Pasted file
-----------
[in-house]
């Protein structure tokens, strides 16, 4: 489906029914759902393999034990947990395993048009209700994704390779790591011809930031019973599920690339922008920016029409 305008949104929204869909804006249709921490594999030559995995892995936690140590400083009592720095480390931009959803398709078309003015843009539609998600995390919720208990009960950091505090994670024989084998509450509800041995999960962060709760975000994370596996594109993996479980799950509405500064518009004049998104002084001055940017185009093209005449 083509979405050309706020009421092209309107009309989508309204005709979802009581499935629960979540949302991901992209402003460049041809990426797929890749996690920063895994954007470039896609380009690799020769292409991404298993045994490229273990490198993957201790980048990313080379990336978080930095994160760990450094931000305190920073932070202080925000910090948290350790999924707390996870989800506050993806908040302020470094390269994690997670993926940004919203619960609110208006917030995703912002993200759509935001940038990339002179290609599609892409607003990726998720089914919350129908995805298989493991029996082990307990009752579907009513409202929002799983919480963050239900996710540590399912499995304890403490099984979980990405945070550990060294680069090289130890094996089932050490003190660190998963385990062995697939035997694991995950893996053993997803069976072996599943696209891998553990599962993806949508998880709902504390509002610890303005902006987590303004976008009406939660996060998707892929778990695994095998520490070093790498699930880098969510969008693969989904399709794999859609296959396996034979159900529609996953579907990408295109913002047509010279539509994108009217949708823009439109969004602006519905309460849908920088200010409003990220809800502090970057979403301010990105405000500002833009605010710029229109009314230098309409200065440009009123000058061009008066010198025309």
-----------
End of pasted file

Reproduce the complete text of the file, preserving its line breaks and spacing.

[in-house]
């Protein structure tokens, strides 16, 4: 489906029914759902393999034990947990395993048009209700994704390779790591011809930031019973599920690339922008920016029409 305008949104929204869909804006249709921490594999030559995995892995936690140590400083009592720095480390931009959803398709078309003015843009539609998600995390919720208990009960950091505090994670024989084998509450509800041995999960962060709760975000994370596996594109993996479980799950509405500064518009004049998104002084001055940017185009093209005449 083509979405050309706020009421092209309107009309989508309204005709979802009581499935629960979540949302991901992209402003460049041809990426797929890749996690920063895994954007470039896609380009690799020769292409991404298993045994490229273990490198993957201790980048990313080379990336978080930095994160760990450094931000305190920073932070202080925000910090948290350790999924707390996870989800506050993806908040302020470094390269994690997670993926940004919203619960609110208006917030995703912002993200759509935001940038990339002179290609599609892409607003990726998720089914919350129908995805298989493991029996082990307990009752579907009513409202929002799983919480963050239900996710540590399912499995304890403490099984979980990405945070550990060294680069090289130890094996089932050490003190660190998963385990062995697939035997694991995950893996053993997803069976072996599943696209891998553990599962993806949508998880709902504390509002610890303005902006987590303004976008009406939660996060998707892929778990695994095998520490070093790498699930880098969510969008693969989904399709794999859609296959396996034979159900529609996953579907990408295109913002047509010279539509994108009217949708823009439109969004602006519905309460849908920088200010409003990220809800502090970057979403301010990105405000500002833009605010710029229109009314230098309409200065440009009123000058061009008066010198025309």